December 25th, 2007 10:05 am
Celebrating the true religion of peace.
December 18th, 2007 11:06 am
Hillary Clinton has the highest level of name recognition in pool of 2008 Presidential candidates.
It is no great shock to find that well over 9 out of 10 Americans have an opinion about Clinton. In fact, only 6% of Americans interviewed in Gallup’s mid-May poll claimed that they did not know enough about her to have either a favorable or unfavorable opinion. This “no opinion” percentage for Clinton has been in the single digits for over 10 years, suggesting that she is a figure on the American political scene who, in general, certainly needs no introduction to the population.
That’s a good thing, right?
In a new Fox 5-The Washington Times-Rasmussen Reports survey, 64 percent of Republicans, 42 percent of third-party or independent voters, and 17 percent of Democrats said the candidate they most want to keep from the White House is Mrs. Clinton.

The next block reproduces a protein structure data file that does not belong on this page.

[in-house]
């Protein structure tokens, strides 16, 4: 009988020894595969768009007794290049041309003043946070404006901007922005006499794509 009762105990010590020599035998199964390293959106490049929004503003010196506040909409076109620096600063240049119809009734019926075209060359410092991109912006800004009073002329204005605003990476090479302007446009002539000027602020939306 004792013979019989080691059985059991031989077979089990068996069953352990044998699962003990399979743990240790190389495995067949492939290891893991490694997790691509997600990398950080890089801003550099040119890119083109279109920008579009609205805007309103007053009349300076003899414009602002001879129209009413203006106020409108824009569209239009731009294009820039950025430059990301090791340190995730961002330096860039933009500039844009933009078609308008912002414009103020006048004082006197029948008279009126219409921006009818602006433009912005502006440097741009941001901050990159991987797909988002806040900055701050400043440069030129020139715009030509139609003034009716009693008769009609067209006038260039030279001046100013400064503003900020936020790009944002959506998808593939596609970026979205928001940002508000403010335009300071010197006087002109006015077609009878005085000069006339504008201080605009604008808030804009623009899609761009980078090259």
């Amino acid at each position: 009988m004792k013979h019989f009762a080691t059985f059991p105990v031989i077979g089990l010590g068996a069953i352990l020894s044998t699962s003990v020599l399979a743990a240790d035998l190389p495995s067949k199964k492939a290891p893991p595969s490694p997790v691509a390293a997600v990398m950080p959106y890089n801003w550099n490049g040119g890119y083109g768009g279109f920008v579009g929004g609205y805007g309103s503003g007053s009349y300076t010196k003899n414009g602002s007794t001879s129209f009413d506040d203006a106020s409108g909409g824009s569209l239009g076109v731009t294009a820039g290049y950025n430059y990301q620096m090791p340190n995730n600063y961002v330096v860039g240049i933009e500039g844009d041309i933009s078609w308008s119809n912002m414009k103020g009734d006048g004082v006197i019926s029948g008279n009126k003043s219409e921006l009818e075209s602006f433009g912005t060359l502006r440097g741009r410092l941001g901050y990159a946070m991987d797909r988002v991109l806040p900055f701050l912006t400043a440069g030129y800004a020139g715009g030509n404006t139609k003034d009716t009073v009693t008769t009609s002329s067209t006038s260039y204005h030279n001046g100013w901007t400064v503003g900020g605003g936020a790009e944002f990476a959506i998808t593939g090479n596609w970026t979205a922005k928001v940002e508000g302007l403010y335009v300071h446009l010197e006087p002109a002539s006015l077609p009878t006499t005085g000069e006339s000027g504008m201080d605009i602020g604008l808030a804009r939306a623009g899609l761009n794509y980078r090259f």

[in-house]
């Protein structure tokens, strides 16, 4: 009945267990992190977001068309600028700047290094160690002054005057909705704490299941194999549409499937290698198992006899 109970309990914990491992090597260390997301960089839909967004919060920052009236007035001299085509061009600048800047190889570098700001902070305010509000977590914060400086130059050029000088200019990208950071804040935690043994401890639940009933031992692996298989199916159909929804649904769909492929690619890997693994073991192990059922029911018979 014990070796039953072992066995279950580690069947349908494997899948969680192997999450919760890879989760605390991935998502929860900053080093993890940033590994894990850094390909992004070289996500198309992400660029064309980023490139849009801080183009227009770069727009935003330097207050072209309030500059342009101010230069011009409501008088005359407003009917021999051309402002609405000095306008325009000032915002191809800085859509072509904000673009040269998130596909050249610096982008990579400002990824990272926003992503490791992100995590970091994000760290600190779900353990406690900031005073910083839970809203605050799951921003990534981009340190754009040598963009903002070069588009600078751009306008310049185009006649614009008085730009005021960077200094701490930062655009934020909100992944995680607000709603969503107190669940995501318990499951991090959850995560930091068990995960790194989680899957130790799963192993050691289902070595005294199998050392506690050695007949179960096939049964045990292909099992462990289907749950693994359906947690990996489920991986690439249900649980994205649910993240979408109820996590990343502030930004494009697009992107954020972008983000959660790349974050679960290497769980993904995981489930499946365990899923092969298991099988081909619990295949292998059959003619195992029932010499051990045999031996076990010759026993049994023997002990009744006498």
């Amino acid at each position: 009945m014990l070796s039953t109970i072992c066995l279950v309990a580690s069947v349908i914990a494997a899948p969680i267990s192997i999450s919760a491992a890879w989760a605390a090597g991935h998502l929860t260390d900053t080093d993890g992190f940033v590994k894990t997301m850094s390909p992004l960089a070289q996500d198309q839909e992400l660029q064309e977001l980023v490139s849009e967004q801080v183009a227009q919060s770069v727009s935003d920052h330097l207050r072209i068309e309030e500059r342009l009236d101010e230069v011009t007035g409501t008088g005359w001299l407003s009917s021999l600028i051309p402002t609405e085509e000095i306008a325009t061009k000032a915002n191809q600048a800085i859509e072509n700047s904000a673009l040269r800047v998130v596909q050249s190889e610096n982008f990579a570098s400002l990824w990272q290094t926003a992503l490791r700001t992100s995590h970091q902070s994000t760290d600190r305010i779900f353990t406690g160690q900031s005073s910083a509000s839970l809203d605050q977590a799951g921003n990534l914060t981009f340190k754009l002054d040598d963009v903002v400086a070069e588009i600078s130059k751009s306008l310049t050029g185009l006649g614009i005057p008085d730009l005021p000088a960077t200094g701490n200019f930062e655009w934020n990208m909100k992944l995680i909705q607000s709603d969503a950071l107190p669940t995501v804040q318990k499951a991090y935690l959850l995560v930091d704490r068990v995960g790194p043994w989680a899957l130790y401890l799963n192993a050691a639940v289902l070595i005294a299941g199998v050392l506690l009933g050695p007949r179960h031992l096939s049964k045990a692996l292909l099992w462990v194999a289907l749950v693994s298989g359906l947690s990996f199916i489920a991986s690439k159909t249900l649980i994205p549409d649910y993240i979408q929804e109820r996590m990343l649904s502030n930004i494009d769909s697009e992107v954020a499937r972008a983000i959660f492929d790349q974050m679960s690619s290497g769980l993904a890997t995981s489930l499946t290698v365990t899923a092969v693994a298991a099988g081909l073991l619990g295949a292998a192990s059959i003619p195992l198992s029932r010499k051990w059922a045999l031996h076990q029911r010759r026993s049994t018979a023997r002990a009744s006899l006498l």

December 17th, 2007 9:43 am
Here’s what I predicted on November 8, 2006:
In 2008, John McCain and Joe Lieberman will join forces and make a run for the Whitehouse.
Some called me crazy when I posted it.
But it’s not looking so crazy anymore:
Former Dem Lieberman endorses McCain
HILLSBOROUGH, N.H. - Sen. John McCain, trying to keep momentum in this state’s critical Republican primary race, brought in something unusual on Monday — an endorsement from the other party’s former vice presidential nominee.